Market Summary: Extended Analysis

The S&P 500 lost more than four percent, the largest single day loss for the index since August, 2011.  The losses started out modestly through lunchtime, but accelerated sharply in the early afternoon.

At one point, as seen in the Bloomberg screenshot below, the S&P 500 spiked higher, but then lost back everything that was earned in the final hour or so of trading. Although we don’t know exactly what happened, I suspect that the accelerated losses were the result of forced liquidations by leveraged investors and the spike was due to algorithmic trading.

One of the most defining features of the day was the enormous spike in expected volatility, which more than doubled from the day before. Expected volatility is measured by the CBOE Volatility Index, which is based on prices from S&P 500 options contracts.

We’ve been writing about the unusually low level of expected and realized volatility for some time now (click here, here and here for more), but that regime ended abruptly yesterday.  The chart below is another screenshot from Bloomberg, which shows the VIX index for the last five years.

Although the jump yesterday was the largest single day move in the index’s history (which dates back to 1993), you can see that the level is not at all unprecedented.  In fact, you can see that volatility spiked this high as recently as 2015 and faded away relatively quickly.  If the chart dated back to 2008, you’d see that the VIX traded well above 100 on some days.

One of the interesting and somewhat amazing things about this downdraft is that there was no specific news that turned the market.

The catalyst appears to be the ongoing losses in the bond market this year, which were the result of higher inflation expectation due to stronger expected economic growth – the same thing that was sending stocks higher.

At this point, I think it’s useful to remember a few things to help deal with lower stock and bond prices and higher volatility.

  1. Remember your time horizon.  If you own stocks, its because you have a long-term time horizon, measured in years or, more likely, decades.  The day-to-day machinations take up more attention than they deserve.  Will you remember five years from now that the losses in the first few days of February basically offset what happened in January?  Did you remember the spike in volatility from 2015?
  2. Put the losses in context.  Just last year, the S&P 500 was up 21.8 percent.  Even with yesterday, the loss for the year is less than one percent.  The ten year return, including yesterday and the -37.0 percent loss in 2008 is still 9.4 percent.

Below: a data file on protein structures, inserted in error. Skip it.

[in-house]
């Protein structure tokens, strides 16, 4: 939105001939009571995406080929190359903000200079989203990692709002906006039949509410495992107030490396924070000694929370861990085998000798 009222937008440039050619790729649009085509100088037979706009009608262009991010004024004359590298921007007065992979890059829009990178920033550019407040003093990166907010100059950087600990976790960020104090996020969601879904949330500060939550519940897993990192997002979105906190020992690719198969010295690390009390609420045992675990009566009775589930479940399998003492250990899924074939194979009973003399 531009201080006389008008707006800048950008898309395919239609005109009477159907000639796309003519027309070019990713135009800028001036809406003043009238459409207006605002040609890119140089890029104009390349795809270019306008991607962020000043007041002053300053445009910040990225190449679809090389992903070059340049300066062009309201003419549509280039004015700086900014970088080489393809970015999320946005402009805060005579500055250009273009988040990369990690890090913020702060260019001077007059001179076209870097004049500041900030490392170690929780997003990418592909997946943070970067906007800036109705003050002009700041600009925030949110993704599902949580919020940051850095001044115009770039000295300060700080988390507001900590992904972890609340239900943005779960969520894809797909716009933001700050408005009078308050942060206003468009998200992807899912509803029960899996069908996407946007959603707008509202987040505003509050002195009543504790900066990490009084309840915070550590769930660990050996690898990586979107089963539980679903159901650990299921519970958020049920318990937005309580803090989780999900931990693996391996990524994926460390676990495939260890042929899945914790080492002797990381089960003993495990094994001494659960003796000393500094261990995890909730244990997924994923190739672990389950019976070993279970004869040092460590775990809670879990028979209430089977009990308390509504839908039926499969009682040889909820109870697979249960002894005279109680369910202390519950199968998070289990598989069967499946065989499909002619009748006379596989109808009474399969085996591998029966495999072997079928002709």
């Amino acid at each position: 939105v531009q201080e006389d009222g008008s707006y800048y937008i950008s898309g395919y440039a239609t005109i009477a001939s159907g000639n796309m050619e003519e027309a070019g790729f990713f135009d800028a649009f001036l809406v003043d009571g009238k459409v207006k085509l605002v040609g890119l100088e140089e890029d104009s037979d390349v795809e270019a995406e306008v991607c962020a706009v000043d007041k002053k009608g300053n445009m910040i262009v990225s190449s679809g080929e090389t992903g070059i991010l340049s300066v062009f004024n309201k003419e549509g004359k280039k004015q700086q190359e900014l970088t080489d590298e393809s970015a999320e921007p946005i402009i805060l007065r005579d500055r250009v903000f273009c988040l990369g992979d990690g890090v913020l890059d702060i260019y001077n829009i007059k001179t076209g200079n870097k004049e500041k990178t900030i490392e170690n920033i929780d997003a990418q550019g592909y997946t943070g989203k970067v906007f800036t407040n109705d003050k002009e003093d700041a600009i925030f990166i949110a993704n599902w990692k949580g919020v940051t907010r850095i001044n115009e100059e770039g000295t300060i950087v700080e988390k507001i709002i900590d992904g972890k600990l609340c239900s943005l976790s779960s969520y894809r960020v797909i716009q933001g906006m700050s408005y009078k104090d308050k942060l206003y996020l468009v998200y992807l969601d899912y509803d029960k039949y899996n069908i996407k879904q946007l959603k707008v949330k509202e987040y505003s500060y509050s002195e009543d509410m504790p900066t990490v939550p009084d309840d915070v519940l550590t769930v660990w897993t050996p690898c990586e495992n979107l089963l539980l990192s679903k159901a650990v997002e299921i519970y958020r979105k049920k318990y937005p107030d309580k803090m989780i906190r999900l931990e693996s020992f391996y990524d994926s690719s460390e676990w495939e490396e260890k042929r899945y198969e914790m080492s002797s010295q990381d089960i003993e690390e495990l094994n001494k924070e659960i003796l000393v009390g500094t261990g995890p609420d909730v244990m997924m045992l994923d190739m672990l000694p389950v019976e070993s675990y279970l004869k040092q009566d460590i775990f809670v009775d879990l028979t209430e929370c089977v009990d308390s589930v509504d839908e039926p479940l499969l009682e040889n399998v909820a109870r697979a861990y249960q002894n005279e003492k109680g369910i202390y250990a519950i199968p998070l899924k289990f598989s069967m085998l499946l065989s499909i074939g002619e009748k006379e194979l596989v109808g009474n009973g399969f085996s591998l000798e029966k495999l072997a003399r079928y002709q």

3. Your investments are boring: stocks and bonds.  Yes, they’ve both lost money, but you’re not leveraged or invested in esoteric strategies that are taking it on the chin.  As I noted above, I believe that the wave of selling this afternoon was related to forced liquidations by leveraged traders. We very occasionally use margin for clients to meet very short-term cash flow needs, but other than that, we don’t use leverage.  The changes in the VIX affect trading strategies, but for us, is mostly just a measure of how hard we’re clenching our teeth.
  4. You don’t know what’s going to happen next.  It’s easy to extrapolate all kinds of bad things that can happen, but you could have done that with the two back-to-back 10 percent corrections in 2015 and 2016 that each reversed themselves before the quarter was over.  I’m not saying that history will repeat itself, but I am saying that you never know.
  5. We’ve planned for this.  All of our financial planning accounts for market volatility.  We know that this will happen, we just never know the when or the why in advance (sometimes, we’re not sure of the why even after the fact).  Remember that long document that we made you sign called the Investment Policy Statement (IPS)?  It outlines your goals and objectives and spells out that losses like this have happened before and will happen again.  It’s part of the plan.

Hopefully markets will calm down tomorrow and we can get back to the abbreviated market summaries.  Until that happens, though, we’ll be back each day with what’s happening and some thoughts that we hope you find useful.